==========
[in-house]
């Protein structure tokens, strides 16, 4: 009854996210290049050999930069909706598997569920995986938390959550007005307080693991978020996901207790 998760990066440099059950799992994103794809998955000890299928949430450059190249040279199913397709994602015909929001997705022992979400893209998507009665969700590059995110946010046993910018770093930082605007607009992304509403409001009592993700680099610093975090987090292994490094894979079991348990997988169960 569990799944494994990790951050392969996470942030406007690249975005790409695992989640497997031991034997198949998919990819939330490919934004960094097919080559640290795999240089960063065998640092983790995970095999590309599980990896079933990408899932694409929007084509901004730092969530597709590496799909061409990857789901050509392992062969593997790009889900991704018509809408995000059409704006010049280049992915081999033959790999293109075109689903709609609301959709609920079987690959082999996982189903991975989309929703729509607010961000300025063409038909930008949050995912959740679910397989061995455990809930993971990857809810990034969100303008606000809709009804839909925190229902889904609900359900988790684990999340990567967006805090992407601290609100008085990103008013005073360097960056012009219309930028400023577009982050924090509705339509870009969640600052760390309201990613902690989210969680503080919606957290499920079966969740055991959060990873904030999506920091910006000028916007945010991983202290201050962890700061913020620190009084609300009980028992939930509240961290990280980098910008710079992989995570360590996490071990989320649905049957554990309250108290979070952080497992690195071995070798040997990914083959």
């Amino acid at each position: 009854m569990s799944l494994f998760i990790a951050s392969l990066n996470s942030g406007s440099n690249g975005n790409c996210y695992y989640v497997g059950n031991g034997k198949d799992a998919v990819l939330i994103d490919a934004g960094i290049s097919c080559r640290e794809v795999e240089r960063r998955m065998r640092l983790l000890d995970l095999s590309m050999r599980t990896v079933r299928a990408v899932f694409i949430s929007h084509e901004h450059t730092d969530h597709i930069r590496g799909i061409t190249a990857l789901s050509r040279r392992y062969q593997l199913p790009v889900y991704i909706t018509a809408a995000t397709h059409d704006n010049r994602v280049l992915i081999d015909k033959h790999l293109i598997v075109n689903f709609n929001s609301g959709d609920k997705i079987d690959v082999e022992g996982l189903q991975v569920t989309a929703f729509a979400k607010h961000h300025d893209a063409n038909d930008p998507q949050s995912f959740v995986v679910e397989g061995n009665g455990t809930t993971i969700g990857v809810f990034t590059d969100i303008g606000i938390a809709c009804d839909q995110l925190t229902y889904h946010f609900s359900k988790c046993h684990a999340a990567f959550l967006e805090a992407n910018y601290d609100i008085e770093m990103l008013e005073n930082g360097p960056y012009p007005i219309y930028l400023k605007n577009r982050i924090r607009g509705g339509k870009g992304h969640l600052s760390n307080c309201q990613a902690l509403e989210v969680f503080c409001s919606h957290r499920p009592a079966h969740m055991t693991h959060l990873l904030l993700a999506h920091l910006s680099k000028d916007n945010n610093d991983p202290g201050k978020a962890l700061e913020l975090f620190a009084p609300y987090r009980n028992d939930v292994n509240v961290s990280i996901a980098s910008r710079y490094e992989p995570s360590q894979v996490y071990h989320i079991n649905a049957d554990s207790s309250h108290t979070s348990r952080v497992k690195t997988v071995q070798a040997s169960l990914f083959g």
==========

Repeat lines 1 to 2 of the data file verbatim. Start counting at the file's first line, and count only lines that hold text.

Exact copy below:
[in-house]
């Protein structure tokens, strides 16, 4: 009854996210290049050999930069909706598997569920995986938390959550007005307080693991978020996901207790 998760990066440099059950799992994103794809998955000890299928949430450059190249040279199913397709994602015909929001997705022992979400893209998507009665969700590059995110946010046993910018770093930082605007607009992304509403409001009592993700680099610093975090987090292994490094894979079991348990997988169960 569990799944494994990790951050392969996470942030406007690249975005790409695992989640497997031991034997198949998919990819939330490919934004960094097919080559640290795999240089960063065998640092983790995970095999590309599980990896079933990408899932694409929007084509901004730092969530597709590496799909061409990857789901050509392992062969593997790009889900991704018509809408995000059409704006010049280049992915081999033959790999293109075109689903709609609301959709609920079987690959082999996982189903991975989309929703729509607010961000300025063409038909930008949050995912959740679910397989061995455990809930993971990857809810990034969100303008606000809709009804839909925190229902889904609900359900988790684990999340990567967006805090992407601290609100008085990103008013005073360097960056012009219309930028400023577009982050924090509705339509870009969640600052760390309201990613902690989210969680503080919606957290499920079966969740055991959060990873904030999506920091910006000028916007945010991983202290201050962890700061913020620190009084609300009980028992939930509240961290990280980098910008710079992989995570360590996490071990989320649905049957554990309250108290979070952080497992690195071995070798040997990914083959």